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I'm Matthew Somerfield, a freelance journalist focused on the technical elements of Formula One. It has been a pleasure to provide content via this site for the last 5 years, which has led me to several paid freelancing jobs along the way. I'm currently plying my trade with and working alongside the legend that is Giorgio Piola.

This has seen the content here diminish as a result and I'd like that to change. In order to accomplish this I need your financial support, as I need to break free of the shackles of doing this part time. If you like the content I've been producing and want more of it I'd ask that if you can spare some change each month it'd go a long way towards transforming this site into the technical behemoth I know it can be.

As such I've set up a 'tip jar' over on Patreon and will continue to set goals and rewards based on our success -

22 Oct 2013

Allianz have been working with the Mercedes team and drivers on a series of video's highlighting the processes involved in producing a race winning car, the transferable technology that can be utilised in road cars and the increased safety the sport now operates with.  I last covered the series when they looked at the importance of seat design, for this episode though the focus is on the Monocoque / Chassis.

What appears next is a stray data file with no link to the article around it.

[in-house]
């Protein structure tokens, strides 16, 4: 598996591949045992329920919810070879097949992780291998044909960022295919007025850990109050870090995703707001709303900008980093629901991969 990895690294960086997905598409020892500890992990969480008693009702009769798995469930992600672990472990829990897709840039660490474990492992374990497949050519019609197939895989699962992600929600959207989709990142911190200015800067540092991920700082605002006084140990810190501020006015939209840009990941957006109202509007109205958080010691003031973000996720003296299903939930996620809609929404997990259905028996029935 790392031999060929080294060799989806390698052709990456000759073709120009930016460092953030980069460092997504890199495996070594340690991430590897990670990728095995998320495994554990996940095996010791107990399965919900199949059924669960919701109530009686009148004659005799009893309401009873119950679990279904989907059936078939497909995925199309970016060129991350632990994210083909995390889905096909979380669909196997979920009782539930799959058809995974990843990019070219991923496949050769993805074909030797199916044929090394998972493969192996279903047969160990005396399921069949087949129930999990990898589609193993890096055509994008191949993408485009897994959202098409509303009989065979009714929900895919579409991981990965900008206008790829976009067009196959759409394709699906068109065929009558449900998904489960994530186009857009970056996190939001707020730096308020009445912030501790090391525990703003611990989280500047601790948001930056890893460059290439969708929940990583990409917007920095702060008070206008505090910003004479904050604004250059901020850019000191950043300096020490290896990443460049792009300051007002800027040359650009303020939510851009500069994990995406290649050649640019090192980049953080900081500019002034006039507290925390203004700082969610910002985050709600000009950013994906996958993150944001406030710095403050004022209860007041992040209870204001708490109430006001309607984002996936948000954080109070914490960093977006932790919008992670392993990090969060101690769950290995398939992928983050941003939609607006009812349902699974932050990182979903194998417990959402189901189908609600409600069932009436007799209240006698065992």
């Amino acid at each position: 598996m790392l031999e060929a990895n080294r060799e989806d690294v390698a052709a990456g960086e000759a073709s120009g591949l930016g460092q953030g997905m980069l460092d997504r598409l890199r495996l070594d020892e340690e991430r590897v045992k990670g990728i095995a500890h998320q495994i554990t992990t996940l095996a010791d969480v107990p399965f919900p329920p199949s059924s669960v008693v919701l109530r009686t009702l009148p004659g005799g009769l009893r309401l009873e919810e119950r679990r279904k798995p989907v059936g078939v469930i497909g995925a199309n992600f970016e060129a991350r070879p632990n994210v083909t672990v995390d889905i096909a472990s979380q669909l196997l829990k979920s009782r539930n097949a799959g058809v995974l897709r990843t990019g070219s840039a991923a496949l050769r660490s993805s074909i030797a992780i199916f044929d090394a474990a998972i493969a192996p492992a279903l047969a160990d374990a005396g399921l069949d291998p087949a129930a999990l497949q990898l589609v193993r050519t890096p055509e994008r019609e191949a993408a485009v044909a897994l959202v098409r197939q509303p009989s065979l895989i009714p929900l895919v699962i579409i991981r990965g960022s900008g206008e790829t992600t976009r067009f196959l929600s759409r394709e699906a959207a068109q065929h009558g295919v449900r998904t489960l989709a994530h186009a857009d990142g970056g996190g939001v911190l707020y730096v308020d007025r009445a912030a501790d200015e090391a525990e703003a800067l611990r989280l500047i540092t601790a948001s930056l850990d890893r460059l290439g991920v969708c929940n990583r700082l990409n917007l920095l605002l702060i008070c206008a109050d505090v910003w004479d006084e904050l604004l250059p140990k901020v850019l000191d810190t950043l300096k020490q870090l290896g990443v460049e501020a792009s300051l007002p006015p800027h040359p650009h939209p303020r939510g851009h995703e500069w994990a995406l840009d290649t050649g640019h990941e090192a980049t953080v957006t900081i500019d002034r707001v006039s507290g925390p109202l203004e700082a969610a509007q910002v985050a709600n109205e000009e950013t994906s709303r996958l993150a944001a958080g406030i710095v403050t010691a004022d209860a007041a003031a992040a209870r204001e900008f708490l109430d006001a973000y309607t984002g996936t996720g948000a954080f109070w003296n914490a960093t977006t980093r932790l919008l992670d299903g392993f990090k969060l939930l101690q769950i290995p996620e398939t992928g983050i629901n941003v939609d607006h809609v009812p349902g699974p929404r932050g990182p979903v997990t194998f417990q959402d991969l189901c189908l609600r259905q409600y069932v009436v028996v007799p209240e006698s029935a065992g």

As explained in the video above the carbon fibre monocoque is now a ubiquitous design element of the F1 car.  It was first introduced by McLaren in 1981 with their MP4/1 and has since changed the landscape of both design and safety within the sport.

It's predecessor would be made from aluminium which although fairly strong doesn't have nearly the same type of tensile strength it's modern counterpart has.  Although both material will deform under load the carbon fibre monocoque is made up of many layers, with the carbon being laid up in many opposing directions to increase it's strength.  This invariably allows the material to flex absorbing load/impact that a singular material like Aluminium simply cannot achieve.  

It's also important to realise that due to the way carbon fibre is worked with at the factory the chassis can be designed in ways that simply aren't achievable in a material like Aluminium, further increasing it's strength and safety for the driver who sits within it.

Although the sports technical regulations restrict many areas of the chassis' design each team will still utilise their own design concepts to extract further performance from it.  Be it aerodynamically, safety or rigidity each teams chassis is catered for different needs.  Safety of course remains a paramount concern with the rules being constantly amended in order to decrease the risk of injury in an impact.

The Allianz Drive Safely campaign looks at many facets of how the team and drivers approach design and safety within Formula One.  A look at everything from helmets, HANS devices, tyre philosophy, strategy etc etc can be seen in more detail here: with members of the team and both their drivers using relate-able methods to explain the intricacies of the sport.

This post is sponsored by Spreaditfast


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